Salon Media Group is asking its shareholders to approve a reverse split of the company's stock. What's a reverse stock split?
A reverse split boosts a stock's price by reducing the number of available shares. Let's say an investor currently owns 1,000 shares of Salon stock, which trades at 8 cents per share. If a 1-for-20 reverse split is OK'd at Salon's annual shareholdersmeeting in September, that investor would suddenly own only 50 shares. However, the per-share price would soar to $1.60, 20 times its original value. Salon has yet to decide on an exact ratio for the split, but it will be between 1-for-5 and 1-for-50.
Reverse splits are common among on-the-ropes companies desperate to avoid penny-stock ignominy. The Nasdaq National Market aggressively delists companies whose share prices dip below $1 for an extended period, so reverse splits are often employed to avoid the ax. Just last week, for example, former tech darling MicroStrategy, whose shares once peaked at $333, announced a 1-for-10 reverse split to stay out of Nasdaq's doghouse. Salon hopes a reverse split will vault its stock over the $1 mark for at least 10 consecutive days, which would be enough to preserve its listing on Nasdaq's SmallCap Market. (Click here to read more about Nasdaq's listing rules.)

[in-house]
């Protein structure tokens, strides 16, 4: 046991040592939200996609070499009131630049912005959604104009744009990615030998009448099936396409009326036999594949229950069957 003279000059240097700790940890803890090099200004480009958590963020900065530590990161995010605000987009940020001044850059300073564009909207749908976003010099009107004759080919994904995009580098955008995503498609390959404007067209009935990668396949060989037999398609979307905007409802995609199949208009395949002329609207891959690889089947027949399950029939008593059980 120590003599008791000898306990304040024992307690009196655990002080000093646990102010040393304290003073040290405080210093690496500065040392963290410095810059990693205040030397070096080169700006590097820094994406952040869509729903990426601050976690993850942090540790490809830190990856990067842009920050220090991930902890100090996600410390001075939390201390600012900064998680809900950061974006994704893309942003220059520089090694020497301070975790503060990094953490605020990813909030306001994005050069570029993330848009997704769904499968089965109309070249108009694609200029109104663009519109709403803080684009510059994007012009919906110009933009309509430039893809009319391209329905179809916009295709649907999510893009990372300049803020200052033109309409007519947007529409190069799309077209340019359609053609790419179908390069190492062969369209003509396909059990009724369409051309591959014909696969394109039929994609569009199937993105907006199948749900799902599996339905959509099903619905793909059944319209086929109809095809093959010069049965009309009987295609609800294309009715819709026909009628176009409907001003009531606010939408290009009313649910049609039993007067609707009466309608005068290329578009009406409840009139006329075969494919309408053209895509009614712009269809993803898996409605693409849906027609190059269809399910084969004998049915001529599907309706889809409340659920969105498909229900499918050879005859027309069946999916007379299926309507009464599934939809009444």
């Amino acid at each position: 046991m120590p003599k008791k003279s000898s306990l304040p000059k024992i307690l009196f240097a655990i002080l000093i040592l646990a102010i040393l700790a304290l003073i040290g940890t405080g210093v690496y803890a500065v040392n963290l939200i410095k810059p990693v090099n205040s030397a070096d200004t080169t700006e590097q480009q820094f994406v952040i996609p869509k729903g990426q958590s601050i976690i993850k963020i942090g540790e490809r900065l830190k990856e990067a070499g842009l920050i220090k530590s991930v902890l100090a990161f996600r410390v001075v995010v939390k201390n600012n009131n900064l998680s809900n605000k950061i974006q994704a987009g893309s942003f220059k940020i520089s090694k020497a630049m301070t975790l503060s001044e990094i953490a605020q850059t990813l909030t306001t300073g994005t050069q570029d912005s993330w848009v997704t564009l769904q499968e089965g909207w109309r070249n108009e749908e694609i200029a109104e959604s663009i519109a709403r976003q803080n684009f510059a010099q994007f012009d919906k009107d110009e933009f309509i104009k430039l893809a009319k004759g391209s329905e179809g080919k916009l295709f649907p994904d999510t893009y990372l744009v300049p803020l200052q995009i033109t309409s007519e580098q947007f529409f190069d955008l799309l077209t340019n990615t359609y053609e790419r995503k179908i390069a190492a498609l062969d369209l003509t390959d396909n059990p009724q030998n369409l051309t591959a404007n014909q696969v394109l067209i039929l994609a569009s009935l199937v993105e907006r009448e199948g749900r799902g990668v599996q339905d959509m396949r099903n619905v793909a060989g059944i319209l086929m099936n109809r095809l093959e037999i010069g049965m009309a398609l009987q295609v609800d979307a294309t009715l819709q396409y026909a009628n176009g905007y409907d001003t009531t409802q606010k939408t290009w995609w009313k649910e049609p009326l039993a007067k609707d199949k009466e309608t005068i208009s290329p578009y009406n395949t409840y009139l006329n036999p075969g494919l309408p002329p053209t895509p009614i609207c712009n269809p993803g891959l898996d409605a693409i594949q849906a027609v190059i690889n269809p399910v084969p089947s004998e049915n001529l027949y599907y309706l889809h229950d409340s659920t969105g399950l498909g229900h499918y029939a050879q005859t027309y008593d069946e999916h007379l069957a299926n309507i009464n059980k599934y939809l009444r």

Struggling companies also hope their post-split, higher-priced stock will attract new institutional investors, many of whom are forbidden from purchasing shares valued at less than $5. But reverse splitting is a risky gambit, since it carries a last-ditch stigma. It may inflate share prices in the short term, but it doesn't address the fundamental problems that alarm fund managers.